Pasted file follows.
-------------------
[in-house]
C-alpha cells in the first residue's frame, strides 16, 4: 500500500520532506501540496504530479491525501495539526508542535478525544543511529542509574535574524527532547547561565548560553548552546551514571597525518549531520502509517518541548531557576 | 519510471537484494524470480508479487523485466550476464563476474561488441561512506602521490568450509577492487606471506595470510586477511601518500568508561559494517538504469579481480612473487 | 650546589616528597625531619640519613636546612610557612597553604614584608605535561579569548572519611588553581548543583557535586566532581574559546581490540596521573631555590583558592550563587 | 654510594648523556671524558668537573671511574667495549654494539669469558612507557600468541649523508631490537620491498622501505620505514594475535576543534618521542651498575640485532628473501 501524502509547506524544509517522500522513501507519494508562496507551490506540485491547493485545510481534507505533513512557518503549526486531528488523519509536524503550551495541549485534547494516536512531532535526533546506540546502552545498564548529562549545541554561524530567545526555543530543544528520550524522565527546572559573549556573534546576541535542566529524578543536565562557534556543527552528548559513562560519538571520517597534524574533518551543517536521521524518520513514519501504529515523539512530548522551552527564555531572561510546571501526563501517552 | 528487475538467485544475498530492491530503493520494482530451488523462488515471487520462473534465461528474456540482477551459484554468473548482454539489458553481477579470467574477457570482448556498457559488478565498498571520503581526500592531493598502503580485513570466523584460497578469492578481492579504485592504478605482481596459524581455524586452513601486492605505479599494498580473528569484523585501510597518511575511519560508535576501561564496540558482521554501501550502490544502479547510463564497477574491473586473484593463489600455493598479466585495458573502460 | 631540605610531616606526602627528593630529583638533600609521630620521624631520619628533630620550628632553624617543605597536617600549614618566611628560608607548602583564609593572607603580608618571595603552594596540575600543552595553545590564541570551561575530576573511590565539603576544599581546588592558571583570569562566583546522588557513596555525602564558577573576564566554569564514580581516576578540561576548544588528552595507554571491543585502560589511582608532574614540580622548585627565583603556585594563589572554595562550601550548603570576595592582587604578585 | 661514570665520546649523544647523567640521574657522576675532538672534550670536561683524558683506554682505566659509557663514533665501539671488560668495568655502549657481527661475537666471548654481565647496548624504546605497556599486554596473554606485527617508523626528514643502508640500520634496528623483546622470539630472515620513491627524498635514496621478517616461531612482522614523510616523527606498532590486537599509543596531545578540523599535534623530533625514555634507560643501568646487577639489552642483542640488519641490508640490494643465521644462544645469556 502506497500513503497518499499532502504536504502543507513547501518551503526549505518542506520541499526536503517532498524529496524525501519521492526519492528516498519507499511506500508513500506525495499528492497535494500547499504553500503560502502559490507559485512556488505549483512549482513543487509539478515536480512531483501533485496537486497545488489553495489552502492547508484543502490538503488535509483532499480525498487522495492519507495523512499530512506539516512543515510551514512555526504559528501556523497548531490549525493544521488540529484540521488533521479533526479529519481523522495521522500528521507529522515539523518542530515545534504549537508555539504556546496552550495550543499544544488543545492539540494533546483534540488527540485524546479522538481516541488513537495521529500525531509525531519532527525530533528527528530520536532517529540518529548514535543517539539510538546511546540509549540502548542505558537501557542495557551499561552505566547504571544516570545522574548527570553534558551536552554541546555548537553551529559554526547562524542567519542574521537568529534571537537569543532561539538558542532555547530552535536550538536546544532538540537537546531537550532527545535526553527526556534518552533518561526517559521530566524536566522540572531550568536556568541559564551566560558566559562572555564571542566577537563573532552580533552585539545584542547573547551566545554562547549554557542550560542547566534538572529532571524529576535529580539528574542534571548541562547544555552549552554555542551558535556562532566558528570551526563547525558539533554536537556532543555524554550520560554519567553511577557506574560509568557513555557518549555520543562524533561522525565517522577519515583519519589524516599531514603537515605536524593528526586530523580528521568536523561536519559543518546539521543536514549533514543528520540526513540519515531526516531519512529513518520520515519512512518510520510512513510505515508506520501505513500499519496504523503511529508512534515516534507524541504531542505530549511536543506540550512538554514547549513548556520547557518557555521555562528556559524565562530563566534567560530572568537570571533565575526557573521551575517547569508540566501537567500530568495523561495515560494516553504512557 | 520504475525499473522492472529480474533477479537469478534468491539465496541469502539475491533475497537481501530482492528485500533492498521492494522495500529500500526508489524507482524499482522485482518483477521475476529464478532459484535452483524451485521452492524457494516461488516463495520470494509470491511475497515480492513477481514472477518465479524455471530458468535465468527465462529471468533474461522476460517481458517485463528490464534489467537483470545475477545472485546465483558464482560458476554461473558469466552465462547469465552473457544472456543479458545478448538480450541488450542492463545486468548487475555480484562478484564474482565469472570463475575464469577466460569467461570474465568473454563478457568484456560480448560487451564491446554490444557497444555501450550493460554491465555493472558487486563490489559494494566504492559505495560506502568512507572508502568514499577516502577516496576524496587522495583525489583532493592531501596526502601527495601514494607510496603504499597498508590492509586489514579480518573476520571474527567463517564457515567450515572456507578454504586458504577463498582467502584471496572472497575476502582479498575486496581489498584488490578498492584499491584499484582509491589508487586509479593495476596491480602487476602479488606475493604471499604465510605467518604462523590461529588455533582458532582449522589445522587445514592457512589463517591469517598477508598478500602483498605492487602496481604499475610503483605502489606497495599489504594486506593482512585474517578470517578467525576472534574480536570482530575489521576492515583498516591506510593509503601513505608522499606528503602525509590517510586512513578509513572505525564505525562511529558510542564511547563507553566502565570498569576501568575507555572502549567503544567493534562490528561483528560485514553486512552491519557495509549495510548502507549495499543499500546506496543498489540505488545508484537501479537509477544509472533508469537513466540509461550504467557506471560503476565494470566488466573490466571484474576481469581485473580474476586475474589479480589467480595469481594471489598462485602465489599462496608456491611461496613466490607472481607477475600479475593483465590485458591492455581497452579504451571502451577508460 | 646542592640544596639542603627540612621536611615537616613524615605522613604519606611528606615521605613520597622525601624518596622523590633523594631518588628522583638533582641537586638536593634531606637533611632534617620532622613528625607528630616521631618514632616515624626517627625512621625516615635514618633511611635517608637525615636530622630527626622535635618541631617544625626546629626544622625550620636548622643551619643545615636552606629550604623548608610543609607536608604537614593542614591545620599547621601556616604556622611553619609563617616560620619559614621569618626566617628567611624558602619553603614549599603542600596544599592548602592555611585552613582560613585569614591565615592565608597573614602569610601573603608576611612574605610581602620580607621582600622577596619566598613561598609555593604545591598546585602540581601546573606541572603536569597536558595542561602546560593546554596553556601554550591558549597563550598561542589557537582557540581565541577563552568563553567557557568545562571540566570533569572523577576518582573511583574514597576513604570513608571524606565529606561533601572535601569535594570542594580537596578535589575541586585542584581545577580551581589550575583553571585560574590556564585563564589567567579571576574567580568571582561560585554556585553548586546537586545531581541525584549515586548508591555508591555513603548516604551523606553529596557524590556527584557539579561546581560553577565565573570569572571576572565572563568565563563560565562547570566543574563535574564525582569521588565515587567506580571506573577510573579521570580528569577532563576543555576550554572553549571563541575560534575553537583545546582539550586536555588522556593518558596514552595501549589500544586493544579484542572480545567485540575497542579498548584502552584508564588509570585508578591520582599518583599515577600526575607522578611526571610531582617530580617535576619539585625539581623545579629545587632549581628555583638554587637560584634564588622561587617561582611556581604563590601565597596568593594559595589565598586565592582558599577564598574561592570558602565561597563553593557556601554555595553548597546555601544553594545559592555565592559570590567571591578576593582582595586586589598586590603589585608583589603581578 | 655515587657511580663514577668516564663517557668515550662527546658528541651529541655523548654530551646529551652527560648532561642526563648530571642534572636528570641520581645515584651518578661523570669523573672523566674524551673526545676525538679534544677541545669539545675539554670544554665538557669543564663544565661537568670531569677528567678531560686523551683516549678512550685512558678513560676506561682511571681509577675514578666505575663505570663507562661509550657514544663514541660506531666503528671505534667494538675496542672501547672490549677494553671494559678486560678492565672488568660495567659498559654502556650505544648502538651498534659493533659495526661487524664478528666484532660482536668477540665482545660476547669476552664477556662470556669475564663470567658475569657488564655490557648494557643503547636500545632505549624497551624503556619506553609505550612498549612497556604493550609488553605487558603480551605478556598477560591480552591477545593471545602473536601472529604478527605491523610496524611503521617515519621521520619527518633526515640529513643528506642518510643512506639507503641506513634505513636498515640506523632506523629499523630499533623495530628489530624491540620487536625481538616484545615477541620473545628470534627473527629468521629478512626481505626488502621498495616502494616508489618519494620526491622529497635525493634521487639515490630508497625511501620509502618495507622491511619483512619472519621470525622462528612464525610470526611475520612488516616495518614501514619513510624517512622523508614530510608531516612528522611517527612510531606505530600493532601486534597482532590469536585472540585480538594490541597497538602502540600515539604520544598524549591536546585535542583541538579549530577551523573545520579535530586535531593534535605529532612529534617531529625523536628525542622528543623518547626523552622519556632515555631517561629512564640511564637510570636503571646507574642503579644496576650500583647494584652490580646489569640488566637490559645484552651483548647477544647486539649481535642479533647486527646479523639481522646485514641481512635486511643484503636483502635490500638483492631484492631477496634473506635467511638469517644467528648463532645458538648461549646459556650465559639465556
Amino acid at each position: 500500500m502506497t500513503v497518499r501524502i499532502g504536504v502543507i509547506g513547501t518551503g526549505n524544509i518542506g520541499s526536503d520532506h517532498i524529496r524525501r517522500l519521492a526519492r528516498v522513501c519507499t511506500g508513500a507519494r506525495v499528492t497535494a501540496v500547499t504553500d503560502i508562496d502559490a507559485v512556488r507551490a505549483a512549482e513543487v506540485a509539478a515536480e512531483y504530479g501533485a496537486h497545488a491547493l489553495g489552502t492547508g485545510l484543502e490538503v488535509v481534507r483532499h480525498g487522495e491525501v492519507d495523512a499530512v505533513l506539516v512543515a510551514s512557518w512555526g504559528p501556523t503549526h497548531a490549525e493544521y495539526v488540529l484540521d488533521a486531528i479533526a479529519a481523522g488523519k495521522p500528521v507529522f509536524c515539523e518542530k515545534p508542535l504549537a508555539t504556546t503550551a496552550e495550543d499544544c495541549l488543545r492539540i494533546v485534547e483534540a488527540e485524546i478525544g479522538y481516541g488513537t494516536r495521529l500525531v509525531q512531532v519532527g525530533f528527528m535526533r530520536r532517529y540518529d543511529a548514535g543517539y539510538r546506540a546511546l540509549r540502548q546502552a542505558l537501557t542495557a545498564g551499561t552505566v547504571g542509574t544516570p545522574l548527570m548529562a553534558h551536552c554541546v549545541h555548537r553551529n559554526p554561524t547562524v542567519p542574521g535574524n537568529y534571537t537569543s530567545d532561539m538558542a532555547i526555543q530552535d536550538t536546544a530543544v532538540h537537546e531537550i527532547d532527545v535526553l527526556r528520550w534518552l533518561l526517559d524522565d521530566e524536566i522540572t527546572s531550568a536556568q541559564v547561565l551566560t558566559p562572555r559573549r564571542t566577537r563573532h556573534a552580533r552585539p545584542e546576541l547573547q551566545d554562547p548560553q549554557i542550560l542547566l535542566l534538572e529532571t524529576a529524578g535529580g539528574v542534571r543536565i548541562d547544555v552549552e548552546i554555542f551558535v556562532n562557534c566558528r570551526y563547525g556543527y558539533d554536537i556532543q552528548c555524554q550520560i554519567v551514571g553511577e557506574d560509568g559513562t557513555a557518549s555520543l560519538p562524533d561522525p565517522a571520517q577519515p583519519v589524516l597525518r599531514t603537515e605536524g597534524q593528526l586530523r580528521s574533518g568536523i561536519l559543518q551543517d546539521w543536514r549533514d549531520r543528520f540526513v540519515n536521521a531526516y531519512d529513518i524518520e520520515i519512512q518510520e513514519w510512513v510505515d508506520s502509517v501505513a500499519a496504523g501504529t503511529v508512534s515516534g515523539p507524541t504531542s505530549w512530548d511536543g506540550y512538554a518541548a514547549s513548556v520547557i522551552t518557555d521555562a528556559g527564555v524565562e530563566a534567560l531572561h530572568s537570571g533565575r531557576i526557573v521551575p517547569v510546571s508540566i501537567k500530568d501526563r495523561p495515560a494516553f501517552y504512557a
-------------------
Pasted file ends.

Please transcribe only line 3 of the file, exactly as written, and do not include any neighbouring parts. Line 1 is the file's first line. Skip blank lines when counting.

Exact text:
Amino acid at each position: 500500500m502506497t500513503v497518499r501524502i499532502g504536504v502543507i509547506g513547501t518551503g526549505n524544509i518542506g520541499s526536503d520532506h517532498i524529496r524525501r517522500l519521492a526519492r528516498v522513501c519507499t511506500g508513500a507519494r506525495v499528492t497535494a501540496v500547499t504553500d503560502i508562496d502559490a507559485v512556488r507551490a505549483a512549482e513543487v506540485a509539478a515536480e512531483y504530479g501533485a496537486h497545488a491547493l489553495g489552502t492547508g485545510l484543502e490538503v488535509v481534507r483532499h480525498g487522495e491525501v492519507d495523512a499530512v505533513l506539516v512543515a510551514s512557518w512555526g504559528p501556523t503549526h497548531a490549525e493544521y495539526v488540529l484540521d488533521a486531528i479533526a479529519a481523522g488523519k495521522p500528521v507529522f509536524c515539523e518542530k515545534p508542535l504549537a508555539t504556546t503550551a496552550e495550543d499544544c495541549l488543545r492539540i494533546v485534547e483534540a488527540e485524546i478525544g479522538y481516541g488513537t494516536r495521529l500525531v509525531q512531532v519532527g525530533f528527528m535526533r530520536r532517529y540518529d543511529a548514535g543517539y539510538r546506540a546511546l540509549r540502548q546502552a542505558l537501557t542495557a545498564g551499561t552505566v547504571g542509574t544516570p545522574l548527570m548529562a553534558h551536552c554541546v549545541h555548537r553551529n559554526p554561524t547562524v542567519p542574521g535574524n537568529y534571537t537569543s530567545d532561539m538558542a532555547i526555543q530552535d536550538t536546544a530543544v532538540h537537546e531537550i527532547d532527545v535526553l527526556r528520550w534518552l533518561l526517559d524522565d521530566e524536566i522540572t527546572s531550568a536556568q541559564v547561565l551566560t558566559p562572555r559573549r564571542t566577537r563573532h556573534a552580533r552585539p545584542e546576541l547573547q551566545d554562547p548560553q549554557i542550560l542547566l535542566l534538572e529532571t524529576a529524578g535529580g539528574v542534571r543536565i548541562d547544555v552549552e548552546i554555542f551558535v556562532n562557534c566558528r570551526y563547525g556543527y558539533d554536537i556532543q552528548c555524554q550520560i554519567v551514571g553511577e557506574d560509568g559513562t557513555a557518549s555520543l560519538p562524533d561522525p565517522a571520517q577519515p583519519v589524516l597525518r599531514t603537515e605536524g597534524q593528526l586530523r580528521s574533518g568536523i561536519l559543518q551543517d546539521w543536514r549533514d549531520r543528520f540526513v540519515n536521521a531526516y531519512d529513518i524518520e520520515i519512512q518510520e513514519w510512513v510505515d508506520s502509517v501505513a500499519a496504523g501504529t503511529v508512534s515516534g515523539p507524541t504531542s505530549w512530548d511536543g506540550y512538554a518541548a514547549s513548556v520547557i522551552t518557555d521555562a528556559g527564555v524565562e530563566a534567560l531572561h530572568s537570571g533565575r531557576i526557573v521551575p517547569v510546571s508540566i501537567k500530568d501526563r495523561p495515560a494516553f501517552y504512557a